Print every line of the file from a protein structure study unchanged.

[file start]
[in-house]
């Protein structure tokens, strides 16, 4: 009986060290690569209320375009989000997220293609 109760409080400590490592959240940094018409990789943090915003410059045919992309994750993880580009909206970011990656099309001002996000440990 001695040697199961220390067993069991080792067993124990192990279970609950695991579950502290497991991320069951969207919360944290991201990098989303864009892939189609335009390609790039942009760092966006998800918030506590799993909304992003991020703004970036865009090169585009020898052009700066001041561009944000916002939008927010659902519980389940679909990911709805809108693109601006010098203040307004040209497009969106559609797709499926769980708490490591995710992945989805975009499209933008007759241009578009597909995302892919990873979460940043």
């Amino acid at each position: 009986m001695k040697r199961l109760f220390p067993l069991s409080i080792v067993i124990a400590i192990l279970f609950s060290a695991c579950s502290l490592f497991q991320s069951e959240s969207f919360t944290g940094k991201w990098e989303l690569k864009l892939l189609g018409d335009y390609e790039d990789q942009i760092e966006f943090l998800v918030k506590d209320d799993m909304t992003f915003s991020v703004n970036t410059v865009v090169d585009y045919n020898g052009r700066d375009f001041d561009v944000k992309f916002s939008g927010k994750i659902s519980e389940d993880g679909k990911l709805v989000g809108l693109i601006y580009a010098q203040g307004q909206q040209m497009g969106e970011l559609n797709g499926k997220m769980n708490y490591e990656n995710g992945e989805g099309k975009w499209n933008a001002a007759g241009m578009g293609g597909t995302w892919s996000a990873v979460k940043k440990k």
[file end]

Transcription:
[in-house]
């Protein structure tokens, strides 16, 4: 009986060290690569209320375009989000997220293609 109760409080400590490592959240940094018409990789943090915003410059045919992309994750993880580009909206970011990656099309001002996000440990 001695040697199961220390067993069991080792067993124990192990279970609950695991579950502290497991991320069951969207919360944290991201990098989303864009892939189609335009390609790039942009760092966006998800918030506590799993909304992003991020703004970036865009090169585009020898052009700066001041561009944000916002939008927010659902519980389940679909990911709805809108693109601006010098203040307004040209497009969106559609797709499926769980708490490591995710992945989805975009499209933008007759241009578009597909995302892919990873979460940043």
């Amino acid at each position: 009986m001695k040697r199961l109760f220390p067993l069991s409080i080792v067993i124990a400590i192990l279970f609950s060290a695991c579950s502290l490592f497991q991320s069951e959240s969207f919360t944290g940094k991201w990098e989303l690569k864009l892939l189609g018409d335009y390609e790039d990789q942009i760092e966006f943090l998800v918030k506590d209320d799993m909304t992003f915003s991020v703004n970036t410059v865009v090169d585009y045919n020898g052009r700066d375009f001041d561009v944000k992309f916002s939008g927010k994750i659902s519980e389940d993880g679909k990911l709805v989000g809108l693109i601006y580009a010098q203040g307004q909206q040209m497009g969106e970011l559609n797709g499926k997220m769980n708490y490591e990656n995710g992945e989805g099309k975009w499209n933008a001002a007759g241009m578009g293609g597909t995302w892919s996000a990873v979460k940043k440990k």